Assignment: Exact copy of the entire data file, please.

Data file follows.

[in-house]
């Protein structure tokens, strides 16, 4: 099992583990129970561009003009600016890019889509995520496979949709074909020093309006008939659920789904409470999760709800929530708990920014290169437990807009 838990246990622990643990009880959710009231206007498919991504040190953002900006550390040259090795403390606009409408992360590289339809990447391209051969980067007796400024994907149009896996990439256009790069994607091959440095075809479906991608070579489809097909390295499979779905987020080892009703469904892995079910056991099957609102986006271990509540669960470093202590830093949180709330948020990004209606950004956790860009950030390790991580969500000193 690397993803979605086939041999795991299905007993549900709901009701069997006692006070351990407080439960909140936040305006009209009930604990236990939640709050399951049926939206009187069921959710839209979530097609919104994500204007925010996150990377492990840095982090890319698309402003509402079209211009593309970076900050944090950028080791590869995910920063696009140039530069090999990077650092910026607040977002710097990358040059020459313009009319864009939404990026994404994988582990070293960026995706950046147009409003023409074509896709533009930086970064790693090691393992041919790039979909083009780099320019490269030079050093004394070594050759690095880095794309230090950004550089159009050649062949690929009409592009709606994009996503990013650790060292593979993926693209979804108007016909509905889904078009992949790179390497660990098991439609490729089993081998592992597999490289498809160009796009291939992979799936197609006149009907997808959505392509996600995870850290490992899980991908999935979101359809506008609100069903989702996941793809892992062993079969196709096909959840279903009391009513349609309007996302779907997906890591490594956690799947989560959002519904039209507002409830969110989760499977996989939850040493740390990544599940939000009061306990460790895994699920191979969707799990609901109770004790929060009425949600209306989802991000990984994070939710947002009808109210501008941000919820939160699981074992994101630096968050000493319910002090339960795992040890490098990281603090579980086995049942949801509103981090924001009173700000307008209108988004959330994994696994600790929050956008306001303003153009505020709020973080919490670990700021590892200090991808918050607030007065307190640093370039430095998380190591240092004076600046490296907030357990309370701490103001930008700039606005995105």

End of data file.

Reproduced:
[in-house]
């Protein structure tokens, strides 16, 4: 099992583990129970561009003009600016890019889509995520496979949709074909020093309006008939659920789904409470999760709800929530708990920014290169437990807009 838990246990622990643990009880959710009231206007498919991504040190953002900006550390040259090795403390606009409408992360590289339809990447391209051969980067007796400024994907149009896996990439256009790069994607091959440095075809479906991608070579489809097909390295499979779905987020080892009703469904892995079910056991099957609102986006271990509540669960470093202590830093949180709330948020990004209606950004956790860009950030390790991580969500000193 690397993803979605086939041999795991299905007993549900709901009701069997006692006070351990407080439960909140936040305006009209009930604990236990939640709050399951049926939206009187069921959710839209979530097609919104994500204007925010996150990377492990840095982090890319698309402003509402079209211009593309970076900050944090950028080791590869995910920063696009140039530069090999990077650092910026607040977002710097990358040059020459313009009319864009939404990026994404994988582990070293960026995706950046147009409003023409074509896709533009930086970064790693090691393992041919790039979909083009780099320019490269030079050093004394070594050759690095880095794309230090950004550089159009050649062949690929009409592009709606994009996503990013650790060292593979993926693209979804108007016909509905889904078009992949790179390497660990098991439609490729089993081998592992597999490289498809160009796009291939992979799936197609006149009907997808959505392509996600995870850290490992899980991908999935979101359809506008609100069903989702996941793809892992062993079969196709096909959840279903009391009513349609309007996302779907997906890591490594956690799947989560959002519904039209507002409830969110989760499977996989939850040493740390990544599940939000009061306990460790895994699920191979969707799990609901109770004790929060009425949600209306989802991000990984994070939710947002009808109210501008941000919820939160699981074992994101630096968050000493319910002090339960795992040890490098990281603090579980086995049942949801509103981090924001009173700000307008209108988004959330994994696994600790929050956008306001303003153009505020709020973080919490670990700021590892200090991808918050607030007065307190640093370039430095998380190591240092004076600046490296907030357990309370701490103001930008700039606005995105």